Wednesday, February 14, 2007

Dailies #15

Sorry it has been so long since I checked in - between the weather, stomach flu, work and travel to visit David, this last month has passed in a wind swept fog. David is doing better than he was over the holidays - after Christmas I could tell that he was still struggling - holing up in his apartment and showing little interest in doing much else - I tried to visit at least once a week -sometimes twice a week - but things slowly improved - he started back to class the first week of January and just having some reason to get up, dressed, and out the door seemed to work miracles. He has had some problems sleeping and we have upped his seroquel to 100mg. I finally got him into a psyciatrist at OSU - the appointment is the 27th - so I am hopeful that this will turn out to be someone he can call when he is experiencing changes in symtoms. On a different note - I have been accepted into a Phd program from Walden University in clinical psychology - though I will have to attend a couple of residencies a year and complete a year long internship locally towards the end of the program, most of the courses I will complete online which will give me greater flexibility - a bonus I don't have to emphasize is crucial in caring for David.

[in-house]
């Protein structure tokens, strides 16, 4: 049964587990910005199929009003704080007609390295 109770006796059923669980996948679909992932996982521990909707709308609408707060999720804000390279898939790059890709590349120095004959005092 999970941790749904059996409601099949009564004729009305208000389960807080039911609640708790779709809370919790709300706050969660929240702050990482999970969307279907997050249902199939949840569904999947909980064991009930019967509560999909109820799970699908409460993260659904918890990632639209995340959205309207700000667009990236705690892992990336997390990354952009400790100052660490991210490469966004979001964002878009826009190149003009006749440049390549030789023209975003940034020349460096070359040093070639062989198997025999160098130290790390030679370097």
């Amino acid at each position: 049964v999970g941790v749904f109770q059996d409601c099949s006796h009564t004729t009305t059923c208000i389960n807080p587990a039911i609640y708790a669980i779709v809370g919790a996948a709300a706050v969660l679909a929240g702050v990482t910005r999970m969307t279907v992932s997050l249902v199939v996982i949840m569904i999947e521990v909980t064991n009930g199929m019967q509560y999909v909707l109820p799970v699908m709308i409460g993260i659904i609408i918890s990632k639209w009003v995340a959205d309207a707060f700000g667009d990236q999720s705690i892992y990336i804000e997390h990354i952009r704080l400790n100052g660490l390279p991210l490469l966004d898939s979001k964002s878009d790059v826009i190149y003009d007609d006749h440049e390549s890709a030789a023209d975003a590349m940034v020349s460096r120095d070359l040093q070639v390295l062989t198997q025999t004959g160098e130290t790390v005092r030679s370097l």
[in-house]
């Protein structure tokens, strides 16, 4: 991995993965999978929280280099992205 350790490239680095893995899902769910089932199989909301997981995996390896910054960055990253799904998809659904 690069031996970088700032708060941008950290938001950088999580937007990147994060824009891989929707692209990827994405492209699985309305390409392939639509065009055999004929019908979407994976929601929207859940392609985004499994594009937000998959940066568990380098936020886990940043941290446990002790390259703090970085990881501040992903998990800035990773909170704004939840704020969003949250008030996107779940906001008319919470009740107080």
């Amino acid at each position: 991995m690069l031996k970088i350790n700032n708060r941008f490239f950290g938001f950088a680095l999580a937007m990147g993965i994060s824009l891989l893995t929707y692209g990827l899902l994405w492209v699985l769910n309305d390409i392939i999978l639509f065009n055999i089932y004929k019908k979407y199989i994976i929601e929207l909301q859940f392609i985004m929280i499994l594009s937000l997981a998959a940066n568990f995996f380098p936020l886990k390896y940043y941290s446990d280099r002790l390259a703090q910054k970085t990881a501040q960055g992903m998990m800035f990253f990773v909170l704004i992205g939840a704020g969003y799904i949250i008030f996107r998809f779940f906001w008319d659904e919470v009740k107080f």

Also in the last two weeks I have been wading through The Noonday Demon - though this description might suggest a boring read, this book is in fact a thought provoking look at depression. The author weaves the painful experience of his own illness through a comprehensive discussion of depression as a medical, philisophical, social, and political issue. The book is slow reading due to the depth of discussion, but is well worth the effort. The author does not shy away from controversial topics, such as his own homosexuality and his views on suicide as an option when someone is in a terminal or hopeless condition. Though I did not agree with all of his ehical conclusions, I was intriqued by the questions he raises, particularly about the relation between personal identity and mental illness, and about the idea that depression is possibly an evolutionary positive trait.